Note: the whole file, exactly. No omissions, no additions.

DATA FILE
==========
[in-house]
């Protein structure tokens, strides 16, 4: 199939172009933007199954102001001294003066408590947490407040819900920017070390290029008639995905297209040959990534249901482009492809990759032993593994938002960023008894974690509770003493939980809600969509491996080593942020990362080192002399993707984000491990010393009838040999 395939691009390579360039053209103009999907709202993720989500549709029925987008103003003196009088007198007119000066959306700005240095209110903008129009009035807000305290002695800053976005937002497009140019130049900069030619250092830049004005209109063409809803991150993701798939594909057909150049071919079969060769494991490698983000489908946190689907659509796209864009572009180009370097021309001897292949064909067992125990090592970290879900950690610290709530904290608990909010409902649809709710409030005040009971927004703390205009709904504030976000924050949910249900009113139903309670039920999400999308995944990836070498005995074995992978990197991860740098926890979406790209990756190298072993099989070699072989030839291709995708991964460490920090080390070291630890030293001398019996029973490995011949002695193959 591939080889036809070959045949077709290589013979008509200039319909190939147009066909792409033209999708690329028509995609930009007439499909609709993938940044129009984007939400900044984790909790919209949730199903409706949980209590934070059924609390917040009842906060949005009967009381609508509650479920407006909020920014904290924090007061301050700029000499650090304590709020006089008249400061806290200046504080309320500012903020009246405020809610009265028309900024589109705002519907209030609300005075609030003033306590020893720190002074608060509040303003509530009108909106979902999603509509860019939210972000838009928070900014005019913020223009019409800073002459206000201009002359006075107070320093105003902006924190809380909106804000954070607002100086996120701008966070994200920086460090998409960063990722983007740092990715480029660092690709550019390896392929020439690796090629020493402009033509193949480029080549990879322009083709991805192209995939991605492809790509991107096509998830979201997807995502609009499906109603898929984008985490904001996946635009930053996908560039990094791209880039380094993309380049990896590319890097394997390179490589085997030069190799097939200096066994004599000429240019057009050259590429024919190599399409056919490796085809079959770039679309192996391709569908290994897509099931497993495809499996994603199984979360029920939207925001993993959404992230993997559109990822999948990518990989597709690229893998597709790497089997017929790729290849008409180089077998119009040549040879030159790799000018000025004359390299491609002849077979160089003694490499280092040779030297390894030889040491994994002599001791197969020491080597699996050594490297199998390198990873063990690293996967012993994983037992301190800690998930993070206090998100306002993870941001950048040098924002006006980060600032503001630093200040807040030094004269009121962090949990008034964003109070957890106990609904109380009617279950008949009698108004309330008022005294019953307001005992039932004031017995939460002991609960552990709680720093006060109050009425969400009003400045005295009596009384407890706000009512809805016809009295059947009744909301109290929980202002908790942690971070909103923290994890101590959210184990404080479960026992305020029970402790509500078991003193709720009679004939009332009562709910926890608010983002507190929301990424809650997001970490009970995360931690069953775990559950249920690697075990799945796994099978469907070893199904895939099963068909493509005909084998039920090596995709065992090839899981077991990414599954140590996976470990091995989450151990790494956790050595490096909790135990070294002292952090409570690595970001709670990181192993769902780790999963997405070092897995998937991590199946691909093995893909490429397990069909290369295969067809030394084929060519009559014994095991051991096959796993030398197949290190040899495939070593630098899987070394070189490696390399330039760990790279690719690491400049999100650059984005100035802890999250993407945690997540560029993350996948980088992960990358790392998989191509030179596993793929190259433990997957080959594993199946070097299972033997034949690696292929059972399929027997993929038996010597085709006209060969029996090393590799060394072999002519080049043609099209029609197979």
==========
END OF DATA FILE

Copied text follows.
[in-house]
């Protein structure tokens, strides 16, 4: 199939172009933007199954102001001294003066408590947490407040819900920017070390290029008639995905297209040959990534249901482009492809990759032993593994938002960023008894974690509770003493939980809600969509491996080593942020990362080192002399993707984000491990010393009838040999 395939691009390579360039053209103009999907709202993720989500549709029925987008103003003196009088007198007119000066959306700005240095209110903008129009009035807000305290002695800053976005937002497009140019130049900069030619250092830049004005209109063409809803991150993701798939594909057909150049071919079969060769494991490698983000489908946190689907659509796209864009572009180009370097021309001897292949064909067992125990090592970290879900950690610290709530904290608990909010409902649809709710409030005040009971927004703390205009709904504030976000924050949910249900009113139903309670039920999400999308995944990836070498005995074995992978990197991860740098926890979406790209990756190298072993099989070699072989030839291709995708991964460490920090080390070291630890030293001398019996029973490995011949002695193959 591939080889036809070959045949077709290589013979008509200039319909190939147009066909792409033209999708690329028509995609930009007439499909609709993938940044129009984007939400900044984790909790919209949730199903409706949980209590934070059924609390917040009842906060949005009967009381609508509650479920407006909020920014904290924090007061301050700029000499650090304590709020006089008249400061806290200046504080309320500012903020009246405020809610009265028309900024589109705002519907209030609300005075609030003033306590020893720190002074608060509040303003509530009108909106979902999603509509860019939210972000838009928070900014005019913020223009019409800073002459206000201009002359006075107070320093105003902006924190809380909106804000954070607002100086996120701008966070994200920086460090998409960063990722983007740092990715480029660092690709550019390896392929020439690796090629020493402009033509193949480029080549990879322009083709991805192209995939991605492809790509991107096509998830979201997807995502609009499906109603898929984008985490904001996946635009930053996908560039990094791209880039380094993309380049990896590319890097394997390179490589085997030069190799097939200096066994004599000429240019057009050259590429024919190599399409056919490796085809079959770039679309192996391709569908290994897509099931497993495809499996994603199984979360029920939207925001993993959404992230993997559109990822999948990518990989597709690229893998597709790497089997017929790729290849008409180089077998119009040549040879030159790799000018000025004359390299491609002849077979160089003694490499280092040779030297390894030889040491994994002599001791197969020491080597699996050594490297199998390198990873063990690293996967012993994983037992301190800690998930993070206090998100306002993870941001950048040098924002006006980060600032503001630093200040807040030094004269009121962090949990008034964003109070957890106990609904109380009617279950008949009698108004309330008022005294019953307001005992039932004031017995939460002991609960552990709680720093006060109050009425969400009003400045005295009596009384407890706000009512809805016809009295059947009744909301109290929980202002908790942690971070909103923290994890101590959210184990404080479960026992305020029970402790509500078991003193709720009679004939009332009562709910926890608010983002507190929301990424809650997001970490009970995360931690069953775990559950249920690697075990799945796994099978469907070893199904895939099963068909493509005909084998039920090596995709065992090839899981077991990414599954140590996976470990091995989450151990790494956790050595490096909790135990070294002292952090409570690595970001709670990181192993769902780790999963997405070092897995998937991590199946691909093995893909490429397990069909290369295969067809030394084929060519009559014994095991051991096959796993030398197949290190040899495939070593630098899987070394070189490696390399330039760990790279690719690491400049999100650059984005100035802890999250993407945690997540560029993350996948980088992960990358790392998989191509030179596993793929190259433990997957080959594993199946070097299972033997034949690696292929059972399929027997993929038996010597085709006209060969029996090393590799060394072999002519080049043609099209029609197979």